Mössbauer Spectroscopy Group

Mössbauer Spectroscopy Group

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We are one of the UK’s leading Mössbauer spectroscopy groups, the technique has been utilised at Sheffield Hallam for teaching, research and in collaboration with commercial partners for over 35 years. The group has made valuable links with glass, ceramics, steel, aluminium, nuclear, catalysis and process industries as well as collaborating with many universities.

Mossbauer Logo

Group experience

The group has experience in leading and collaborating on Mössbauer spectroscopy research, working on research grants and offering a variety of technical knowledge and services as commercial consultancies to aid cutting edge research and development activities.


Our experts

Professor Paul A. Bingham PhD, BEng(Hons), PGCHE, FSGT
Professor Paul A. Bingham has over 25 years' experience in his field and has a strong international research and innovation group working primarily in glasses, ceramics, energy and waste management. Paul sits on many external and internal committees and panels; and he contributes to teaching in Materials Engineering.

Contact Paul: Email | 0114 225 6449 | Paul’s Profile

Dr. Alex Scrimshire, Research Fellow
Dr. Scrimshire joined SHU in 2014 as a post-graduate teaching assistant, contributing to material science, and engineering subjects for undergraduate students. Alex’s PhD focused on Mössbauer spectroscopy of energy storage and catalyst materials and has gained subsequent expertise with glass and ceramic materials in his current role as a postdoctoral research associate.

Contact Alex: Email | Alex’s Profile


Get in touch with the group

Should you need to get in touch with the members of the group for a consultation, quote, research proposal or collaboration please do so at the following email: mossbauer@shu.ac.uk,  with a wide range of combined expertise we have the right solution and expertise to get the insight your research needs.

Mossbauer Spectrogram


Our equipment and capabilities

The SHU Mössbauer Spectroscopy Group has a variety of capabilities and equipment to ensure that a wide-ranging high-quality research can be conducted. At present the group can conduct 57Fe Mössbauer spectroscopy under a variety of conditions:

  • Room temperature: the group has the capability to simultaneously run two spectrometers at room temperature (1024 and 512 channel).
  • High temperature: one of the groups two Mössbauer spectrometers is fitted with a Wissel MBF-1100 high temperature stage that can raise the temperature of samples anywhere from 293K to 1273K.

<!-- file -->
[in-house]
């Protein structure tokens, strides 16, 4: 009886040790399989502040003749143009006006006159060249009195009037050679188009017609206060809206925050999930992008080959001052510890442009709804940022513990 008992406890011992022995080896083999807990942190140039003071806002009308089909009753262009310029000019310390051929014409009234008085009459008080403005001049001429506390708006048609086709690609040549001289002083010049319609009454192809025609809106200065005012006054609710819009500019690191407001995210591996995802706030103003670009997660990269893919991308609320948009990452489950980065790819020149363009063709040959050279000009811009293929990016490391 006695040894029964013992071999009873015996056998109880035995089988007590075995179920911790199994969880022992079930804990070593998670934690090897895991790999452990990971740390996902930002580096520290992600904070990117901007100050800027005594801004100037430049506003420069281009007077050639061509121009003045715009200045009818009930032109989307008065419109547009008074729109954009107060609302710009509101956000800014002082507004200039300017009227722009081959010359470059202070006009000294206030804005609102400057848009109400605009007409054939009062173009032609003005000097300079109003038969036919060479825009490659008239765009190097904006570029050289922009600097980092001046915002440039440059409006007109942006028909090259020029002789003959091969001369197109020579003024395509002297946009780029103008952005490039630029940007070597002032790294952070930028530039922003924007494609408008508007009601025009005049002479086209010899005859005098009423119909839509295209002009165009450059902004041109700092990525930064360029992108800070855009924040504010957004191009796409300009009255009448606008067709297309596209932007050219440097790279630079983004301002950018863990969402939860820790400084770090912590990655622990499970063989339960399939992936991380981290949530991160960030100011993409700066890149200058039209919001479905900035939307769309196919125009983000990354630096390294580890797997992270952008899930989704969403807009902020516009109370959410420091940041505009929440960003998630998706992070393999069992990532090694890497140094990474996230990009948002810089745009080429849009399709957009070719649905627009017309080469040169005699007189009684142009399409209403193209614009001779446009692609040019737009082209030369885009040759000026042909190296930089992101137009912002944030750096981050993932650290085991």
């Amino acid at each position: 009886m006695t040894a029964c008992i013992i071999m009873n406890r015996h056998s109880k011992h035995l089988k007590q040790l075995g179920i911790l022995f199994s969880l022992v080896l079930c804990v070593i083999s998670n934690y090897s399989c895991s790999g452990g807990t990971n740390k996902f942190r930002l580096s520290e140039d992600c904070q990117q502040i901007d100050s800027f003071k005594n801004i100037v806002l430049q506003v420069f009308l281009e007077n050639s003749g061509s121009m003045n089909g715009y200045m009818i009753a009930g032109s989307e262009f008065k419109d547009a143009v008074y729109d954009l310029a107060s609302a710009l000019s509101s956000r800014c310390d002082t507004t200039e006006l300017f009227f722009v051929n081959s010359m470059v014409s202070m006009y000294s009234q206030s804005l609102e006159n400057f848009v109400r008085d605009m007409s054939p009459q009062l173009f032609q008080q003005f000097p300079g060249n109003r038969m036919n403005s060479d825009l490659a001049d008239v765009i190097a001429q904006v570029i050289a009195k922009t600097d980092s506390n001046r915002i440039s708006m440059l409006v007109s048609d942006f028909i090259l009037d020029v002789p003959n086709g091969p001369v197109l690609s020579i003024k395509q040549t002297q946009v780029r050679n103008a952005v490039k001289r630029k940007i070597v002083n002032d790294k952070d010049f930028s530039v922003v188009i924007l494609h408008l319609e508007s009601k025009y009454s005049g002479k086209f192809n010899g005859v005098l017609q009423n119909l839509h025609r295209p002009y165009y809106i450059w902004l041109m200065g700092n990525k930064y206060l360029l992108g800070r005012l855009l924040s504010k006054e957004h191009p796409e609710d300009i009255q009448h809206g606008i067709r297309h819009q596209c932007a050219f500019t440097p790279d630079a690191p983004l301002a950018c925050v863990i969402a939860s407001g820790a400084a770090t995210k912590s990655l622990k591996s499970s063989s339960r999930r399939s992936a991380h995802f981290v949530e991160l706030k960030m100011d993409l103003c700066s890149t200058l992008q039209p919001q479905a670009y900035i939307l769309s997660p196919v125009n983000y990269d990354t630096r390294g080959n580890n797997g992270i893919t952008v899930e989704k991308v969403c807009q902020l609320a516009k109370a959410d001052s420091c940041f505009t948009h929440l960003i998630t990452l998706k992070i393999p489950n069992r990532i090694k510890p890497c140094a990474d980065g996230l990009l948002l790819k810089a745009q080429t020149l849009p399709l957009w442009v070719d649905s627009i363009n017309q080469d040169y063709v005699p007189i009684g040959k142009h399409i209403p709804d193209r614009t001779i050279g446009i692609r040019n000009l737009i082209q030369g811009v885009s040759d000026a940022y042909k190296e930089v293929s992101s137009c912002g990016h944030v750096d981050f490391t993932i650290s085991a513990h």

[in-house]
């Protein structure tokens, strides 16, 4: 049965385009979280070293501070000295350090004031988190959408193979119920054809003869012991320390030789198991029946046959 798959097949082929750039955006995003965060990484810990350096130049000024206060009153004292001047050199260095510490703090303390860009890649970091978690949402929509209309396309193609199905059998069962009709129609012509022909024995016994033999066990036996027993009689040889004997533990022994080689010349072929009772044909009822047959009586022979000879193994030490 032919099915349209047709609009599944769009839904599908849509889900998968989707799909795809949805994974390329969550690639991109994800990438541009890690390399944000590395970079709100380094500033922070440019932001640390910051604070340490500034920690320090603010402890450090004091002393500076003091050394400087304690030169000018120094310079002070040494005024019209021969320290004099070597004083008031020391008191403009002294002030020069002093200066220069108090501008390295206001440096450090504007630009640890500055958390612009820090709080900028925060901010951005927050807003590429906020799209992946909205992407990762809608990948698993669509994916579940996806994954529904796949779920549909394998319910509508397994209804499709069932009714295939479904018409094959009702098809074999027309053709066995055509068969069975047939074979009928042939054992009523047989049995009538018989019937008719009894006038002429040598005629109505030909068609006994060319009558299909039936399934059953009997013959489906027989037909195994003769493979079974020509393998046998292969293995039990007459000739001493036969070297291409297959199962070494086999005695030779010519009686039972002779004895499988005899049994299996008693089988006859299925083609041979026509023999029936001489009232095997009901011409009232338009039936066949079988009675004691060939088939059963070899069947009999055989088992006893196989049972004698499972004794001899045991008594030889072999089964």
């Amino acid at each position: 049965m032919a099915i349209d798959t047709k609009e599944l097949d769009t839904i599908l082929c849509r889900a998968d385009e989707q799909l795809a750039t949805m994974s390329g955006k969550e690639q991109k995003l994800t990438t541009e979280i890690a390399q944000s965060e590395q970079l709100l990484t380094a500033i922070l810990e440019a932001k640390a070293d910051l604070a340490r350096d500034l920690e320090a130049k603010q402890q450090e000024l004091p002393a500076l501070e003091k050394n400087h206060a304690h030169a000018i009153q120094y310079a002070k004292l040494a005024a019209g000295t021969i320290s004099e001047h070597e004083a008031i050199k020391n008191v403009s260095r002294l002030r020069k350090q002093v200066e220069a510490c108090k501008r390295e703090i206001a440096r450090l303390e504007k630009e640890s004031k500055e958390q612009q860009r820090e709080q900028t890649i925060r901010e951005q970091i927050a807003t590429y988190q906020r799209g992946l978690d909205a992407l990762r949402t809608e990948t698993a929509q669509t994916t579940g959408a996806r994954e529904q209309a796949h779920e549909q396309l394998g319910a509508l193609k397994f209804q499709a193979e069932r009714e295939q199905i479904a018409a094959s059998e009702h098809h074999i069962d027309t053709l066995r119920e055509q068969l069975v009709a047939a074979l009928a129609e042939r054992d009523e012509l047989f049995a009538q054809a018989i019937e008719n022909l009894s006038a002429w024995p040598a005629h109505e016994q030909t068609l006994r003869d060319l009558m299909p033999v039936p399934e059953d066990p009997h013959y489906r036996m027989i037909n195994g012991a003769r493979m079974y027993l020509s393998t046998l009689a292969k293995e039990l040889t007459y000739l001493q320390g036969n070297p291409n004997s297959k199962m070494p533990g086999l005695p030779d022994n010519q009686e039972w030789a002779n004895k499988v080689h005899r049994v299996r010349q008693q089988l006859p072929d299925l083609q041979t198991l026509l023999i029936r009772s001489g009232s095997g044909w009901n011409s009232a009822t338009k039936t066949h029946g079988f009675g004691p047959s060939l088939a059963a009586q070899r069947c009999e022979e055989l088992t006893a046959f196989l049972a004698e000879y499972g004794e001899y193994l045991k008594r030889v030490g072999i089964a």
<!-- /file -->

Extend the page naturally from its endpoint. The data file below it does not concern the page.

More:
• Low temperature: the group also has the capability to lower the sample temperature using a cold stage down to liquid helium temperatures (10 K) so that the magnetic components can be readily resolved and analysed.
  • All of our equipment (brands such as Wissel, Janis, Lakeshore and See Co) is installed and regularly serviced and calibrated by highly experienced personnel to ensure optimal performance.
  • Our staff is also trained in the use of the popular Mössbauer spectroscopy fitting software, Recoil and MossWinn.


Examples of our work

Examples of high and low temperature spectra generated by the group can be seen below:

Hot and cold mossbauer

[Figures: (Left) 57Fe Mössbauer spectra recorded from 6H-BaFeO2F at temperatures above ambient temperature, Source: Clemens et. al. 2016. (Right) Fitted Mössbauer Spectra of LaFeO3 perovskite measured at 293, 200, 100 and 10K (top to bottom), Source: Scrimshire et. al. 2018.


Broader research

Often when performing Mössbauer spectroscopy research it is vital to marry it up with other investigatory techniques. The SHU Mössbauer Spectroscopy Group is part of the wider Materials and Engineering Research Institute (MERI) which excels at material science research. Any Mössbauer research conducted by the groups experts and by extension those who work and collaborate with us have access to a wide variety of experimental techniques, a full list can be found on the MERI website.


What is Mössbauer spectroscopy?

Mössbauer spectroscopy uses the phenomenon of recoilless emission of doppler shifted gamma photos to scan over the shifted and Zeeman split Mössbauer nucleus. In the case of 57Fe[BPA1]  Mössbauer spectroscopy, the natural decay scheme of 57Co is exploited, specifically using the 14.4KeV gamma emission that occurs as the iron nuclei falls to its least energetic state.

In some cases, the source and in other the sample is oscillated at varying speeds to doppler shift the gamma emission or absorption so that it can be used to scan over the minute detail of the electronic environment surrounding the iron within the sample, and this can often shed light on many facets of the electronic configuration of the iron, it can help explain:

  • Valence state
  • Coordination number
  • Symmetry and distortion
  • Redox ratio
  • Clustering 
  • Magnetic configuration

The chemical and compositional insight that can be gained from Mössbauer spectroscopy can be invaluable especially since it can reach resolutions able to detect changes in just a few parts in 1011!

Below is a graphical schematic of what a basic Mössbauer spectrometer set up may look like.

Schematic Mossbauer

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